Our cat, Spike, was as full of personality and as loving as 90% of the human population and overwhelmingly more so than any Republican I’ve ever met. When my wife or I were sick, Spike would sit as close to us as possible and try be a comfort. When I was working in the basement shop or the attic studio, Spike would pick a chair and just hang out for as long as I worked. When Robbye was in her art studio, Spike had a favorite chair that was reserved for him. He was dependable, quiet, friendly company, always. When we were trapped in the house during winter storms, he would strike up a running battle with the dog and the two would play for hours. It was impossible not to think he was playing for our laughter. And we laughed at the two animals for hours over the seven years Spike lived with us. When we realized he had gone so far from the RV that he wouldn’t be able to find his way back, all of us (dog included) spent a somber day searching for him and hoping, pointlessly, that he might return. He didn’t and we had to move on.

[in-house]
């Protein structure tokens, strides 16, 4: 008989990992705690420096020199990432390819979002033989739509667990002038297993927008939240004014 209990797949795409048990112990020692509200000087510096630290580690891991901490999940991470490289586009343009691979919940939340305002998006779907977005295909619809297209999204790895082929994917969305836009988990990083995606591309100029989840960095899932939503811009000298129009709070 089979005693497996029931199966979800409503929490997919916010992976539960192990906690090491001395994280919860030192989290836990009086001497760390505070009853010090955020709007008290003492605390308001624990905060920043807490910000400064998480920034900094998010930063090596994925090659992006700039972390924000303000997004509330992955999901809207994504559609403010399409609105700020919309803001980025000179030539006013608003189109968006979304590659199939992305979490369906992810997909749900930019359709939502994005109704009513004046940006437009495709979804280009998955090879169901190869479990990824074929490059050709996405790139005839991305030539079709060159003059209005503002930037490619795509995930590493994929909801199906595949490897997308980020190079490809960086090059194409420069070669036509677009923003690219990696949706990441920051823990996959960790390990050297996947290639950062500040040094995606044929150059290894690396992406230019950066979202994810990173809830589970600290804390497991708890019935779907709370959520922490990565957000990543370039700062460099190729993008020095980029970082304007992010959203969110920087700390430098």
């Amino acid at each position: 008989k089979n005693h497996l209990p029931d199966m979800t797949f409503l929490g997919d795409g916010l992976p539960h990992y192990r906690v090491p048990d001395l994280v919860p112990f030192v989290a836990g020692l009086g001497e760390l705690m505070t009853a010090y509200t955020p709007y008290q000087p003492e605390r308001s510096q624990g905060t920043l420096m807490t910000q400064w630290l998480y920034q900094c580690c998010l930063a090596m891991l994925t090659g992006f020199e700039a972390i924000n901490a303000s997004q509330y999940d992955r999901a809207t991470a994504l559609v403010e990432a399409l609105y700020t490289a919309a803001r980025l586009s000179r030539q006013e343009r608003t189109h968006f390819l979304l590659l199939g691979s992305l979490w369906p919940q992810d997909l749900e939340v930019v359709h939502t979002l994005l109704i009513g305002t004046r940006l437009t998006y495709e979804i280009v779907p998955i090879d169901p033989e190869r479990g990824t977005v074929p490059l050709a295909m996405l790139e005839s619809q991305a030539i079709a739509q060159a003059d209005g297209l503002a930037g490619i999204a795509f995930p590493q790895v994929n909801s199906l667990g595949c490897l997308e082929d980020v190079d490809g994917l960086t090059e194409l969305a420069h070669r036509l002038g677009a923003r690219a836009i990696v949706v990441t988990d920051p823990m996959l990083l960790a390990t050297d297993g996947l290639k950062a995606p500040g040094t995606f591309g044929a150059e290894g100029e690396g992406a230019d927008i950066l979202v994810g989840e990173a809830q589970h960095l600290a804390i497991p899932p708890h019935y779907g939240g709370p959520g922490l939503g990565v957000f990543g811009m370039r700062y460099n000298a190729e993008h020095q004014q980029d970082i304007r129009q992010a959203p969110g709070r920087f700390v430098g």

Every loss should bring change, more than just the loss. After losing Spike, I decided to change my own tolerance of poor manners. Having pets means that the lowest class of people all seem to believe you should give a shit about their phobias or allergies or general hypochondria. Entering someone’s house is a privilege, not a right. Decent manners would require one to shut the fuck up about your piddly problems with their home and enjoy the privilege. Or leave. Your choice. I could care less which option you pick as long as I don’t have to hear about it.
When someone comes into our home and immediately feels the need to tell us about their cat allergy or how much they dislike cats/dogs/kids/white paint, I’m done with them from here out. Since they were clearly raised by undisciplined, arrogant, entitled morons who taught their little retards that the whole world should be interested in their sub-human problems, I don’t need to know more about them. Seriously. I’m not interested. Keep it to yourself.